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Longest Follow-Up of CAR T-Cell Therapy in Mantle Cell Lymphoma Points Out to Long-Term Responses with Manageable Safety in Patients with Relapsed/Refractory Disease

Findings from a pivotal ZUMA-2 study support the investigation of CAR T-cell therapy in earlier lines of treatment
14 Jun 2022
Cancer Immunology and Immunotherapy;  Haematologic malignancies

After nearly a 3-year follow-up for patients with relapsed/refractory mantle cell lymphoma (MCL) in ZUMA-2 study, treatment with anti-CD19 chimeric antigen receptor (CAR) T-cell therapy, brexucabtagene autoleucel (KTE-X19) showed durable responses and sustained survival with a manageable safety profile. These findings were also seen in patients within prespecified subgroups, such as those with high-risk characteristics or who received prior treatment. Durable outcomes suggest that the use of KTE-X19 in earlier lines of treatment may be beneficial for patients with relapsed/refractory MCL according to Dr. Michael Wang of The University of Texas MD Anderson Cancer Center in Houston, TX, US and colleagues who presented the findings at ASCO 2022 Annual Meeting along with a simultaneous publication on 4 June in the Journal of Clinical Oncology.

The authors wrote in the study background that despite recent therapeutic advances in MCL, most treatments provide limited duration of response (DoR), indicating high unmet need for novel treatments. In patients who discontinue the Bruton tyrosine kinase (BTK) inhibitor ibrutinib because of progressive disease or intolerance, the median overall survival (OS) ranges from 2.5 to 14.2 months. Prognosis in MCL depends on risk factors, with important high-risk factors including blastoid variant, high Ki-67 proliferation index, TP53 mutation or high P53 expression, and disease progression within 24 months after initial diagnosis. Patients with these characteristics have limited treatment options and poor outcomes, with a median OS of 6.6 months to 4 years after initial treatment. Moreover, treatments in previous lines may affect outcomes with subsequent treatments, e.g. bendamustine-containing treatments may be associated with reduced T-cell number and function.

ZUMA-2 is a pivotal, single-arm, multicentre, phase II study of the autologous anti-CD19 CAR T-cell therapy, brexucabtagene autoleucel in patients with heavily pretreated MCL that was relapsed/refractory to 1-5 prior treatment lines, including a BTK inhibitor ibrutinib or acalabrutinib. With a median follow-up of 12.3 months, the primary efficacy analysis demonstrated a 93% objective response rate (ORR) by an independent radiologic review committee, including a 67% complete response (CR) rate. Besed on these results, KTE-X19 was approved in the US and Europe for the treatment of adult patients with relapsed/refractory MCL.

In the latest article, the ZUMA-2 study team reported the long-term efficacy, safety, and pharmacology of KTE-X19 in patients with relapsed/refractory MCL with a median follow-up of 35.6 months. In addition, post hoc analyses of outcomes and the pharmacologic and pharmacodynamic profile of KTE-X19 in subgroups by prior bendamustine, prior BTK inhibitor exposure, and high-risk disease characteristics were reported.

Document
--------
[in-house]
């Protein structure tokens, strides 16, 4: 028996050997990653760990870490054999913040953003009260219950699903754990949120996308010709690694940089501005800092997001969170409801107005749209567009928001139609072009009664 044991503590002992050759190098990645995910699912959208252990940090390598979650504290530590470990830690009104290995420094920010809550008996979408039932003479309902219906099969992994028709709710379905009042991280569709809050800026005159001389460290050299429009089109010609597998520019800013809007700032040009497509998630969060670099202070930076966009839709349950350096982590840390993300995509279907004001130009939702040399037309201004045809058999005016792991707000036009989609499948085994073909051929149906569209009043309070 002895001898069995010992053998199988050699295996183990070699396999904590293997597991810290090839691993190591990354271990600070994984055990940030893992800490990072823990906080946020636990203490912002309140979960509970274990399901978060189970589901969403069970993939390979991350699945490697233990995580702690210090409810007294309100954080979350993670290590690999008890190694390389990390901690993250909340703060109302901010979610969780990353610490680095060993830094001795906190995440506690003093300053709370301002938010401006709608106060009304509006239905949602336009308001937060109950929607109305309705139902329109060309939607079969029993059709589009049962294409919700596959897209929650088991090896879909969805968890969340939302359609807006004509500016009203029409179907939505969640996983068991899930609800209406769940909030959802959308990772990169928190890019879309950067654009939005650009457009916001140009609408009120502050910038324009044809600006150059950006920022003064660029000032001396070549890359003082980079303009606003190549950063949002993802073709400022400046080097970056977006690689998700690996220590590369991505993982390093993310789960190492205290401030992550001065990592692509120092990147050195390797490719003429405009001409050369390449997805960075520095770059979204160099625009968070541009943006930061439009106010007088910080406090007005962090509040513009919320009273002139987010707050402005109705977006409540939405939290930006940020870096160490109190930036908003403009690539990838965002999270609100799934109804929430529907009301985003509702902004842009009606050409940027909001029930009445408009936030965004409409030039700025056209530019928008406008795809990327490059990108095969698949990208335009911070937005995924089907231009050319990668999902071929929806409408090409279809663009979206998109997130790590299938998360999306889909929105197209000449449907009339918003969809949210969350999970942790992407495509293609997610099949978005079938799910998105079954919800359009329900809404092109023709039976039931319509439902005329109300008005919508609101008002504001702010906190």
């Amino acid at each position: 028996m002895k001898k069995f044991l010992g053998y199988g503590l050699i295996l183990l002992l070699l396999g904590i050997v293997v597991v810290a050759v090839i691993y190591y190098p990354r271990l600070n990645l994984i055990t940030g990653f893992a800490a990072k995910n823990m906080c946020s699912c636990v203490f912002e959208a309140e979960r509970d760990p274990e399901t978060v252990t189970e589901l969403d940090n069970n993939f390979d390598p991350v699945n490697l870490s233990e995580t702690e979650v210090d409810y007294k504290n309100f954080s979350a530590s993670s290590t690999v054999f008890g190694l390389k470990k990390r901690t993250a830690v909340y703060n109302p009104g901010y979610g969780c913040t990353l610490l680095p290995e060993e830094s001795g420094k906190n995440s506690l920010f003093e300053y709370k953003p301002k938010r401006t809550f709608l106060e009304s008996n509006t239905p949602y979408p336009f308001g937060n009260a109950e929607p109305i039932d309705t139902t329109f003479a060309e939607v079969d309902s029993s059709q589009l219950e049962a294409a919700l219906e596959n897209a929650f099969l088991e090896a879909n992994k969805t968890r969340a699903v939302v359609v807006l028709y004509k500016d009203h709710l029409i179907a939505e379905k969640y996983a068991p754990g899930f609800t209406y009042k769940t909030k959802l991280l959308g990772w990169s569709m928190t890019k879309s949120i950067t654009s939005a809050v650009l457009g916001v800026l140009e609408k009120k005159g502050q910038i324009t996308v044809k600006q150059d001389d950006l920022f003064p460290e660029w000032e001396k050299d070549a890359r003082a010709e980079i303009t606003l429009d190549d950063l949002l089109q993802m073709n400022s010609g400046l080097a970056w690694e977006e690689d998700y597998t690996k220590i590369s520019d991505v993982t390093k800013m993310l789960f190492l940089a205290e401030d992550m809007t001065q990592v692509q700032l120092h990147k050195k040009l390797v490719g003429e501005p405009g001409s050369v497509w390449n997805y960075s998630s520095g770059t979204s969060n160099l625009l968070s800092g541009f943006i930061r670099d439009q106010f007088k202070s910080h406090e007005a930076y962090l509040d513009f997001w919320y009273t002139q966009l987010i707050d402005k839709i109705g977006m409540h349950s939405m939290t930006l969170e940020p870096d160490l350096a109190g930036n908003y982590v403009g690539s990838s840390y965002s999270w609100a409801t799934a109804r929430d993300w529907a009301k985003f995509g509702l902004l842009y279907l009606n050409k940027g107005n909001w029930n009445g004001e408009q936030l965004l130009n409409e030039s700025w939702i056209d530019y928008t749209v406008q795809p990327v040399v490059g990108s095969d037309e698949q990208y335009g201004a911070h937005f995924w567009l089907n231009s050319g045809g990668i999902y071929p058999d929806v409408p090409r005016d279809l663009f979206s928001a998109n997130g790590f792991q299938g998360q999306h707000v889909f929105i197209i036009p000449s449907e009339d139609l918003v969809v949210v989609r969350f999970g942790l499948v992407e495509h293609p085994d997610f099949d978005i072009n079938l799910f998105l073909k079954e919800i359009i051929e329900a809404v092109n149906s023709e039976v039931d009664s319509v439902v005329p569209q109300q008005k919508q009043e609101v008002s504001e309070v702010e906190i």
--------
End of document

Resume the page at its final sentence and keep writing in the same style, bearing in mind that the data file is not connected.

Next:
In ZUMA-2, patients with relapsed/refractory MCL received a single infusion of KTE-X19 (2 × 106 CAR T cells/kg). After a median follow-up of 35.6 months, the ORR among all 68 treated patients was 91% (95% confidence interval [CI] 81.8 to 96.7) with 68% CRs (95% CI 55.2 to 78.5). Medians for DoR, progression-free survival, and OS were 28.2 months (95% CI 13.5 to 47.1), 25.8 months (95% CI 9.6 to 47.6), and 46.6 months (95% CI 24.9 to not estimable).

Post hoc analyses showed that ORRs and ongoing response rates were consistent among prespecified subgroups by prior BTK inhibitor exposure or high-risk characteristics. In an exploratory analysis, patients with prior bendamustine benefited from KTE-X19, but showed a trend toward attenuated T-cell functionality, with more impact of bendamustine given within 6 versus 12 months of leukapheresis.

Late-onset side effects were not frequent. Only 3% of treatment-emergent adverse events of interest in ZUMA-2 occurred during the longer follow-up period.

Translational assessments revealed associations with long-term benefits of KTE-X19 including high-peak CAR T-cell expansion in responders and the predictive value of minimal residual disease for relapse.

These longer-term ZUMA-2 data demonstrate that a single infusion of KTE-X19 resulted in high rates of durable responses in relapsed/refractory MCL across patients with high-risk disease characteristics, with manageable long-term safety. CAR T-cell levels persisted at varying levels through long-term follow-up, and this persistence was coupled with B-cell recovery in most patients. 

References

Wang M, Munoz J, Goy A, et al. Three-Year Follow-Up of KTE-X19 in Patients With Relapsed/Refractory Mantle Cell Lymphoma, Including High-Risk Subgroups, in the ZUMA-2 Study. JCO; Published online 4 June 2022. DOI: 10.1200/JCO.21.02370

Wang M, Munoz J, Goy A, et al. Three-year follow-up of outcomes with KTE-X19 in patients with relapsed/refractory mantle cell lymphoma in ZUMA-2. J Clin Oncol 2022; 40 (suppl 16; abstr 7518).

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